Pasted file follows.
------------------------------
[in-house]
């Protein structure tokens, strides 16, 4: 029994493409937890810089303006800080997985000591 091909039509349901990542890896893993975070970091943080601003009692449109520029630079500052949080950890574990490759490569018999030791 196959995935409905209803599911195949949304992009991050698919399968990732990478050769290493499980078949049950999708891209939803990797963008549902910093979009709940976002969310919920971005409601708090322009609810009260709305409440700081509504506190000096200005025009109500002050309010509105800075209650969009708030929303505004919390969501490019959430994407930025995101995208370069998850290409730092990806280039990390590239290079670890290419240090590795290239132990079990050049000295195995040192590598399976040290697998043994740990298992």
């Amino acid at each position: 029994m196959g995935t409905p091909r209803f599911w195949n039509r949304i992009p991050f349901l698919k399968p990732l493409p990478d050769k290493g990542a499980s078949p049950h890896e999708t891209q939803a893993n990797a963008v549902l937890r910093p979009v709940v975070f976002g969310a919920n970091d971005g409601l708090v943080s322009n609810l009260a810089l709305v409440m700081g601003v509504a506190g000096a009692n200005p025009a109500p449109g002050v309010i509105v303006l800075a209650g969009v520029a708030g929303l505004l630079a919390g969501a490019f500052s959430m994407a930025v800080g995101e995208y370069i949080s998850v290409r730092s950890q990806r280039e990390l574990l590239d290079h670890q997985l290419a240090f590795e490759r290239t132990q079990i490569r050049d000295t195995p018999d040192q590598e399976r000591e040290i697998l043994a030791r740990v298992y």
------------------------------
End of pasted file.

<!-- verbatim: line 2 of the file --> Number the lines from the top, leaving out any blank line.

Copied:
């Protein structure tokens, strides 16, 4: 029994493409937890810089303006800080997985000591 091909039509349901990542890896893993975070970091943080601003009692449109520029630079500052949080950890574990490759490569018999030791 196959995935409905209803599911195949949304992009991050698919399968990732990478050769290493499980078949049950999708891209939803990797963008549902910093979009709940976002969310919920971005409601708090322009609810009260709305409440700081509504506190000096200005025009109500002050309010509105800075209650969009708030929303505004919390969501490019959430994407930025995101995208370069998850290409730092990806280039990390590239290079670890290419240090590795290239132990079990050049000295195995040192590598399976040290697998043994740990298992």